The holiday season typically reminds us of time spent with family, holiday traditions, shopping for the perfect gift, and get-togethers with friends. Unfortunately, the pandemic is changing the way that we celebrate our holidays – and is having an even bigger impact on those who are facing eviction. After months of shut-downs, joblessness, and reduced incomes, people across the nation are afraid that they may find themselves homeless during Christmas or at the start of the new year. Thankfully, there is hope for those who are behind on their rent payments and a chance to keep their homes over the holiday season.
How Bankruptcy Helps
Nearly 12 million renters will owe an average of $5,850 in back rent and utilities by January, Moody’s Analytics warns. When someone gets significantly behind on their rent payments, the landlord has the option to evict them and kick them off their property. While some government mandates stopped evictions over the summer and fall months, most of these have now expired, leaving countless people still behind on their payments and at risk of losing their homes. When someone files a bankruptcy, the eviction can be temporarily stopped and a “stay in place” issued while the bankruptcy is processed.
What to Do During the Stay in Place
During a bankruptcy, tenants can enjoy several months of home security. Throughout this “stay in place”, tenants have the option to catch up on rent payments, additional time to make deals with their landlords so that they can work out a repayment plan, or find somewhere else to live. If you are issued a “stay in place”, remember that you should continue to pay as much as possible, be respectful to your landlord, and take good care of the property to avoid incurring additional fees after the bankruptcy.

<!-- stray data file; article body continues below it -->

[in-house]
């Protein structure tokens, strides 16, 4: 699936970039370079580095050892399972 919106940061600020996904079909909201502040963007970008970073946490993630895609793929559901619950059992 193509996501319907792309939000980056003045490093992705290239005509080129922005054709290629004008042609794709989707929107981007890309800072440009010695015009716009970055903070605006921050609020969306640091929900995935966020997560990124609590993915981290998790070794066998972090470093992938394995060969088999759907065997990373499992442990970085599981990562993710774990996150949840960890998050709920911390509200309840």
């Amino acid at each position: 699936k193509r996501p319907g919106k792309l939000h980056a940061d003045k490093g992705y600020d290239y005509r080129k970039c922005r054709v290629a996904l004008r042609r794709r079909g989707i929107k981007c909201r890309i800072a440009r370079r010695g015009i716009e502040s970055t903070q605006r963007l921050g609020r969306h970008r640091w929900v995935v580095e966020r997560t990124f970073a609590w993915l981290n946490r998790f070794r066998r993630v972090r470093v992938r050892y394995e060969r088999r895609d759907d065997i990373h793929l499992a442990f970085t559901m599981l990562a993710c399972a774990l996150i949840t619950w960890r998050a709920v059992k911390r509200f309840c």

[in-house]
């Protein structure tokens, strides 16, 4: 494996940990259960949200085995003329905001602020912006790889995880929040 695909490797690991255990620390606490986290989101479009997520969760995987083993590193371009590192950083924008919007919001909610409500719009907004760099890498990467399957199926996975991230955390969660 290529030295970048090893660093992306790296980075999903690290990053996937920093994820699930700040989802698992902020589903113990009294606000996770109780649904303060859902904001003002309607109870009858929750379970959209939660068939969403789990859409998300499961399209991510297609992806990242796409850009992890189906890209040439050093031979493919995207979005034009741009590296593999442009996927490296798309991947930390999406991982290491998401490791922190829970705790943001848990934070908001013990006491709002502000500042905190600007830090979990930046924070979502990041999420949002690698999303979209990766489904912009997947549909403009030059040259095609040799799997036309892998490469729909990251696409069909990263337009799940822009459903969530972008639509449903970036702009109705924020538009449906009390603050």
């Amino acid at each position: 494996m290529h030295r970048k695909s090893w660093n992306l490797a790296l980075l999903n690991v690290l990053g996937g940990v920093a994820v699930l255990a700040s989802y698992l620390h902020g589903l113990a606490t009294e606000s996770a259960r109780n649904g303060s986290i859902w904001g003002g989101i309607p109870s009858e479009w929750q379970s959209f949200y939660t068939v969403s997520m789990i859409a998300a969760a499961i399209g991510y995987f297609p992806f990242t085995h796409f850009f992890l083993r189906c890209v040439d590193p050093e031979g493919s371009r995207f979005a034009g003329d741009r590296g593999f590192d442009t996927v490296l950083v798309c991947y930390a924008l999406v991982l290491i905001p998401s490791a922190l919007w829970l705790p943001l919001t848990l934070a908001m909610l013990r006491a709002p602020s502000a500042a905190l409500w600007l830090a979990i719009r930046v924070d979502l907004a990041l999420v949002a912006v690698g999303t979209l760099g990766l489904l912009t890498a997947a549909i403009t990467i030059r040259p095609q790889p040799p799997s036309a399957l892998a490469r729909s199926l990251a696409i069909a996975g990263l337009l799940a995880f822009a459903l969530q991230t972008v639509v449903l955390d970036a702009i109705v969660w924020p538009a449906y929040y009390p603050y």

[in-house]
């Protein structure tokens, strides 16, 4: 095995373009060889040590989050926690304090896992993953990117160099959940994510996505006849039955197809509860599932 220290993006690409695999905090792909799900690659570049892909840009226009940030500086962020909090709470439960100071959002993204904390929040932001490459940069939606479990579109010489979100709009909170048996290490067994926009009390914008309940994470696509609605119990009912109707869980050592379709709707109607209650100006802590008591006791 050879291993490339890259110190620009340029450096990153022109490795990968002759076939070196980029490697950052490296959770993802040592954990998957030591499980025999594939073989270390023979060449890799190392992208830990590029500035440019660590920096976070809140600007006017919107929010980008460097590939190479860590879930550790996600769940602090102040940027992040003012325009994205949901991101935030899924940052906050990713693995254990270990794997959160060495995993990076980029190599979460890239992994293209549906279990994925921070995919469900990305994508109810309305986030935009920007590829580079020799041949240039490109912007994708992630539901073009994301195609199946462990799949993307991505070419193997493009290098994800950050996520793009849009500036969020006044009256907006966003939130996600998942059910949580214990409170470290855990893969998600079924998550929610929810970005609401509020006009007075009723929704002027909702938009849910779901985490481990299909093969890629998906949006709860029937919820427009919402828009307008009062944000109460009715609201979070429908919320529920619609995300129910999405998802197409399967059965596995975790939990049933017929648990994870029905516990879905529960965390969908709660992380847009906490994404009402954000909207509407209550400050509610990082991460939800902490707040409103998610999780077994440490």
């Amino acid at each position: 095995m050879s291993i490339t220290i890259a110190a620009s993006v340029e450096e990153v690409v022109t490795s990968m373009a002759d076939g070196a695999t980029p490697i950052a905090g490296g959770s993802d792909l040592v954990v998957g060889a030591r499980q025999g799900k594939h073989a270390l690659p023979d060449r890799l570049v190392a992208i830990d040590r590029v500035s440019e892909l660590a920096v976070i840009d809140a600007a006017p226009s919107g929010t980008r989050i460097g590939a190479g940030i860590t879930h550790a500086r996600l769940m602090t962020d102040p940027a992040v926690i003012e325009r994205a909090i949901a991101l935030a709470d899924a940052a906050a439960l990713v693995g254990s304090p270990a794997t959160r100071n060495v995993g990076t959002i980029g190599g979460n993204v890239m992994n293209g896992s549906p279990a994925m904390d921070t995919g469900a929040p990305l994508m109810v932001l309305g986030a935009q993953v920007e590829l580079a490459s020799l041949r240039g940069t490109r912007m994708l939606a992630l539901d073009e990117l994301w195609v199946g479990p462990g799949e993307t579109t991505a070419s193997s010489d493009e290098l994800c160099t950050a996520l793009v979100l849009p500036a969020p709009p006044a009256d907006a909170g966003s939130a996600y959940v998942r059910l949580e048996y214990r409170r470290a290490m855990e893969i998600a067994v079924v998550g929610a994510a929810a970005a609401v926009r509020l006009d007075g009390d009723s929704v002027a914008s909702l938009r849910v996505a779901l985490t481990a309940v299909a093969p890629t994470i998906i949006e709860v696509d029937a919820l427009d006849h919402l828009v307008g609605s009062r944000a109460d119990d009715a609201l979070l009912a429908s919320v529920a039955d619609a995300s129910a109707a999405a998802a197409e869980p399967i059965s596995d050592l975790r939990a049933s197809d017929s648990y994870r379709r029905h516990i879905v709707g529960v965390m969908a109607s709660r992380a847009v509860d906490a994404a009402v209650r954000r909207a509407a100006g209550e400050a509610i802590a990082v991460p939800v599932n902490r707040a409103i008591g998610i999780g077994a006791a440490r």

A Bankruptcy May Not Solve Every Problem
Depending on the type of bankruptcy that a tenant pursues, the landlord may still have the option to take them to court under a “Stay Relief” motion. While the outcome of the motion depends on the specific case, those filing Chapter 7 bankruptcies are the most likely to be forced to pay or leave. Tenants who are filing Chapter 13 will usually be able to maintain their home – unless they are damaging the property.
The Holidays and Bankruptcy
No one wants to go through bankruptcy and, during the holiday season, the idea may seem even less pleasant. Regardless of your preconceived notions about what a bankruptcy means, a bankruptcy is truly one of the best financial tools for those struggling financially. Hundreds of thousands of individuals file each year, with the pandemic causing these numbers to rise and changing societal views of bankruptcy to be more neutral. There is no longer shame in pursuing a bankruptcy, just financial relief. If you are behind on rent, facing eviction, and financially unstable then bankruptcy is the best option for you. By pursuing a bankruptcy, you can secure your home through the holiday season and try to make your Christmas as normal as possible.
How a Bankruptcy Attorney Can Help
Before you decide to file bankruptcy, it’s important to talk to an experienced attorney who can look at your case, explore your possibilities, and show you the best option to pursue. While a Chapter 7 bankruptcy erases debt entirely, those who file are still at risk of eviction. A Chapter 13 bankruptcy is a way that families can have their debt refinanced into more manageable payments while they remain in their homes.
If you’re afraid that the holidays may find you without a home, it’s time to talk to an attorney. Our team is prepared to offer you sound legal advice and help you start the process toward ensuring that you have a place to stay this holiday season.